DNA testing for ancestry

MtDNA generationsA growing number of people want to trace their ancestry through DNA and understand what the results mean. For those ready to take the plunge into the world of DNA testing, some advice may be helpful. Firstly beware of firms over-selling their products with misleading marketing. University College London debunks some of the worst practices.

Uniparental

Some firms aim to test only DNA markers of interest for genetic genealogy. The favourites are the uniparental lines: mitochondrial (mtDNA), which is passed down from mother to child, and Y Chromosome DNA (Y-DNA), passed down from father to son. Geneticists have identified haplogroups (groups of markers) in both these types of DNA, and drawn up the relationship between these haplogroups in phylogenetic trees. The trees are maintained online at Phylotree.org (mtDNA) and Phylotree.org/Y/ (Y-DNA). Y-DNA haplogroups are particularly fascinating to genetic genealogists since they can be linked to surnames.

Genome-wide

However these two lineages are only two of the multitude of your ancestral lineages. It might chance that your Y-DNA comes from an unexpected wanderer, unrepresentative of the majority of your ancestors. So those tests which include enough genome-wide DNA to compare you overall to world-wide population samples will give a more rounded picture. Be aware that some are far better than others. For a detailed comparison of products and prices, see the guide by Tim Janzen for the International Society of Genetic Genealogy.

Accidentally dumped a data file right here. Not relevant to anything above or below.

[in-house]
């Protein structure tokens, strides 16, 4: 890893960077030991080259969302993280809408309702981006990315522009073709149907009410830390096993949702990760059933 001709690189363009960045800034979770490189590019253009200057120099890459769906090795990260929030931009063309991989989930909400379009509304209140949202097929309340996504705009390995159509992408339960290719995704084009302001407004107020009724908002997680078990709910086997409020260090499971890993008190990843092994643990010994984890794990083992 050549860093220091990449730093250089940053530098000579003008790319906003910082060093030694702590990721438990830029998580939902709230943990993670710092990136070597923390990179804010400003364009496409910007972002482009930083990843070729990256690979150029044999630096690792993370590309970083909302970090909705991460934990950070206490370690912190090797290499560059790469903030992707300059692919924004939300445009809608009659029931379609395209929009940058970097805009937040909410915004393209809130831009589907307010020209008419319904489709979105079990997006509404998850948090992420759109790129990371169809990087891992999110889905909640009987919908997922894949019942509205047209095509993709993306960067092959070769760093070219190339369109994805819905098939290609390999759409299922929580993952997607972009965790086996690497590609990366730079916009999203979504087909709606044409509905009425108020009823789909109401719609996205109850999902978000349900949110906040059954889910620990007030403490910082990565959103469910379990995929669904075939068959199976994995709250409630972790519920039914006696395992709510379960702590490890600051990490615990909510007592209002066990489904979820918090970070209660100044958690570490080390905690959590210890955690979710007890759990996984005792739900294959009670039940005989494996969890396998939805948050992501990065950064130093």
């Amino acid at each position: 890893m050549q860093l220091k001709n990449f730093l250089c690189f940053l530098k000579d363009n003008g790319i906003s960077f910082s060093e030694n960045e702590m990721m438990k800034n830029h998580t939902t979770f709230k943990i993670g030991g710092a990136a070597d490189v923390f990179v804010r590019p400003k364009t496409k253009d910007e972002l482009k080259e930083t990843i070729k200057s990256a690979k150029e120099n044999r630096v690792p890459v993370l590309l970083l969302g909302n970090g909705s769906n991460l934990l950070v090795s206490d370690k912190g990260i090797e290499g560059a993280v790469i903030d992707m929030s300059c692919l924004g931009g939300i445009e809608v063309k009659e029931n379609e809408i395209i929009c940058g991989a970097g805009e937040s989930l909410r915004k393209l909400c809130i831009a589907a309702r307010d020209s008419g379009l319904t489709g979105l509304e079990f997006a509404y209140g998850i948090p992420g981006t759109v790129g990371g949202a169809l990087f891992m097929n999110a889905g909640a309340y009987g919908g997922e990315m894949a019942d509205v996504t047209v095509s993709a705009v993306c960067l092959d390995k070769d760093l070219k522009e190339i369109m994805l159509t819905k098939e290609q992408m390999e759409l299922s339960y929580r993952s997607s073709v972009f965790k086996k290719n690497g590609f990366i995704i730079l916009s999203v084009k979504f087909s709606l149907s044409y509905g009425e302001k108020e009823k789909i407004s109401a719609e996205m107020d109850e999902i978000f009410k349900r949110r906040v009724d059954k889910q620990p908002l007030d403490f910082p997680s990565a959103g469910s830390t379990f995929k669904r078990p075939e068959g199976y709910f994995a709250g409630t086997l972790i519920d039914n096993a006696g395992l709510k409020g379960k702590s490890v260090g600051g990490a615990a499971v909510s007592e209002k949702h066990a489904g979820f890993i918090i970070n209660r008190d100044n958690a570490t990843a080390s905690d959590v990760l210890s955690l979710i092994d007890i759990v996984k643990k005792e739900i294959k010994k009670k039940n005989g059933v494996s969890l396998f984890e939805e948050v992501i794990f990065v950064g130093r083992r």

Interpretation

Most testing firms attempt to interpret your data for you. The problem is that this is a young and fast-moving science. It is hard for firms to keep pace with sometimes radical changes in thinking about the origins of various genetic markers. Discoveries in recent years from ancient DNA have overturned many assumptions based solely on the DNA in living people. That's where Ancestral Journeys could come in useful, but the first edition was rapidly outdated by the deluge of new data. Even the second edition (2015) will be outdated in time! So if you have queries, you might like to pose them on the internet forum Anthrogenica.

Research

Much recent knowledge of Y-Chromosome markers has been pushed by citizen scientists. Two firms are offshoots of the process. Full Genomes can provide the full sequence of a Y-Chromosome, while YSEQ will test a sample for specific markers. Neither is recommended for the novice.